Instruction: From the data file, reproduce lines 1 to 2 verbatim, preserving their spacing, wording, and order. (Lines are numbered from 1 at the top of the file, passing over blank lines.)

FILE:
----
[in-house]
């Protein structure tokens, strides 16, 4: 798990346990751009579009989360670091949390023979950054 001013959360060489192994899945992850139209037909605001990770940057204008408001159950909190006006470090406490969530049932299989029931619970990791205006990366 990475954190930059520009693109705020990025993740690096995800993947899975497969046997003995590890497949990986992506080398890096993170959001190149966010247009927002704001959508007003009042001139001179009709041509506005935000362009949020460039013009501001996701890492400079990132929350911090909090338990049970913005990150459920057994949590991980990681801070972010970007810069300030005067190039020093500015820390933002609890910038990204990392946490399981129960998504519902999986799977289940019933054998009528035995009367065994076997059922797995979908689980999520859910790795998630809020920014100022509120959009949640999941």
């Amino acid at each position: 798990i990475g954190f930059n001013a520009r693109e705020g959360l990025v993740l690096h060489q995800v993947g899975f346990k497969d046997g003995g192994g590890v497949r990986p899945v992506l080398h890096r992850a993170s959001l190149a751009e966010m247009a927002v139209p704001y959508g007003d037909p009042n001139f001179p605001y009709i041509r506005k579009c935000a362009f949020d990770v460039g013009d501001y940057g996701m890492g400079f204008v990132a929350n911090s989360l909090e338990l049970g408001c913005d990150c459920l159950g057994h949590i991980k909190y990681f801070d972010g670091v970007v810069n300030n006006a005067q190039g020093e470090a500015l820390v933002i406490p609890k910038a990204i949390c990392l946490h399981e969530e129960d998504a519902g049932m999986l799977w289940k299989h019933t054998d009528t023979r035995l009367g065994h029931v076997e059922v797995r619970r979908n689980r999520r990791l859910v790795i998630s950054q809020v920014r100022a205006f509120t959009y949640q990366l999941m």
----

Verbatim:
[in-house]
């Protein structure tokens, strides 16, 4: 798990346990751009579009989360670091949390023979950054 001013959360060489192994899945992850139209037909605001990770940057204008408001159950909190006006470090406490969530049932299989029931619970990791205006990366 990475954190930059520009693109705020990025993740690096995800993947899975497969046997003995590890497949990986992506080398890096993170959001190149966010247009927002704001959508007003009042001139001179009709041509506005935000362009949020460039013009501001996701890492400079990132929350911090909090338990049970913005990150459920057994949590991980990681801070972010970007810069300030005067190039020093500015820390933002609890910038990204990392946490399981129960998504519902999986799977289940019933054998009528035995009367065994076997059922797995979908689980999520859910790795998630809020920014100022509120959009949640999941």